Finding a ~600watt transmitter or amplfier for FM service is pretty easy on the broadcast market these days. New or used. You'd be better off with a TUBE unit than a solid state unit. You can fix the TUBE unit, you probably can not fix the solid state unit (given that you have no idea about this stuff at all). On the other hand, the TUBE unit can KILL YOU DEAD - so you might want to factor that in as well.

I'd try to find qualified people on the internet that happen to be in your area, or just qualified RF people somewhere within TRAVELING DISTANCE of your area and see what you can learn, or get them to do for you...

You might be able to attract an RF savy person who is willing to work for/with you for the fun of it, or for the promise of some later payment (assuming you will be selling ads on your station).

Also, look around for Ham Radio operators, they often know quite a bit about RF issues and where to buy things cheap! :D

There are many issues to deal with - but the best thing is to get something legal and on the air, no matter what the power level is... and get started!!

In practice, IF there are no commercial stations in your area you will not have to deal with many regs (at least at first). If there are commercial stations in the area - AFTER you have a license - call on their chief engineers for help. You may find that they will donate all sorts of "obsolete" gear that is just fine for your station!

Do that in the bigger towns or cities via the phone and letter, email and you may find yourself under a flood of gear!

:D

_-_-bear

PS. you probably can NOT build your own transmitter, exciter or amplifier under your Regs - you have to determine what your regulating body's regs say about that in specific. Usually they have to meet specific emissions standards and those have to be proven and warranteed, usually via the manufacturer - otherwise you will likely have to go through a similar acceptance/approval process. Which may be possible, depending on what your regs say. I'd ask the regulating body that issued your license what they require and for citation of the specific regulation so you can read it for yourself (the person you speak to may or may not really know what the law/regs say)....
 
I can not imagine your equivalent of our FCC letting you build your own transmitter, or carrier source. It must be tuned, must have certified emission specs, and the cost of doing it for only one is absurd. Just because it is community radio does not mean that it can be ham radio (or lower) quality.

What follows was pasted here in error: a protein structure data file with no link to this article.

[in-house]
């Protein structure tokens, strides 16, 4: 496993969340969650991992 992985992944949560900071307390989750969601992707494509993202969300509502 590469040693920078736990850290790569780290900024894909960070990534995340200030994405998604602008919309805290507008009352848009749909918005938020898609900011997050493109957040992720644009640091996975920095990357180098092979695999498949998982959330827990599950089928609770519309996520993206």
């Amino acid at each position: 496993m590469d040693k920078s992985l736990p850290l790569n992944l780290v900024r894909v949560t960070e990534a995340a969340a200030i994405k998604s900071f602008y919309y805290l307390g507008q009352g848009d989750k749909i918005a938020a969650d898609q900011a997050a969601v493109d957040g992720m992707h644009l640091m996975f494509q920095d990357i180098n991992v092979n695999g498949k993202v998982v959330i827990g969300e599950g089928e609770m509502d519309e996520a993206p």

The suggestion of finding a semi-competent broadcast engineer should be heeded. He could undoubtedly steer you in the right direction on what type of used gear to get or stay clear off. He may even be able to convince you that you may not really need 600W, but a decent antenna. May depend what is cheaper to locate and install. A tall tower may not be. He should know. If not, find another one who does.

Jocko
 
Also, look around for Ham Radio operators, they often know quite a bit about RF issues and where to buy things cheap!

Quite right. HAMs also are a friendly lot. 'Help All Mankind'. I can vouch cause I am one.

My call VU3WJM just do a Google.:)

Just because it is community radio does not mean that it can be ham radio (or lower) quality

I do not know the cause for this misconception but HAM radio requirements are quite stringent. The units must cope and dig in for 5W signal across the globe while coping with the KW across the block. Atlas radio has been a hero on many expeditions. ISS also has a HAM station on board that is presently switched on.

Unfortunately not much HAM radio gear would be useful for community radio but HAMs themselves can be. Ramsey kits are good way to go you can start with a low power and later use the same a driver.

Regards

Rahul
 
mmm?

I have built a few FM transmitters installed here in NZ....they are not legal ones but could be. After lots of mucking about I found that using a standard AM radio telephone was the best starting point since they already have the approval and good output specs. Simply remove the front end oscillator section and replace it with a varicap diode tuned crystal of about 9-12 times less than your output frequency. You can get to 12 times with 3 multiplier stages and get the 75khz deviation needed for broadcast FM. In NZ and AUS, the top part of the FM band was used for AM radio telephones in the past and so there are plenty of 88-108Mhz units that have been junked. (Tait, Plessy, Pye, Philips)The 600watt output seems to me way too high. If you really want this sort of power; then buy a linear power amp 20W-600 and then fit good filters into the antenna circuit. Cavity tuned circuits are ideal for this task and there will be plenty of surplus in AUS and NZ after the repeater sites closed out off this band.
In NZ and AUS your equipment must meet the specs but you will not be procecuted providing you don't interfere with other services. If you do interfere then your equipment can be confiscated and you could be fined up to $200!.
Good luck with your project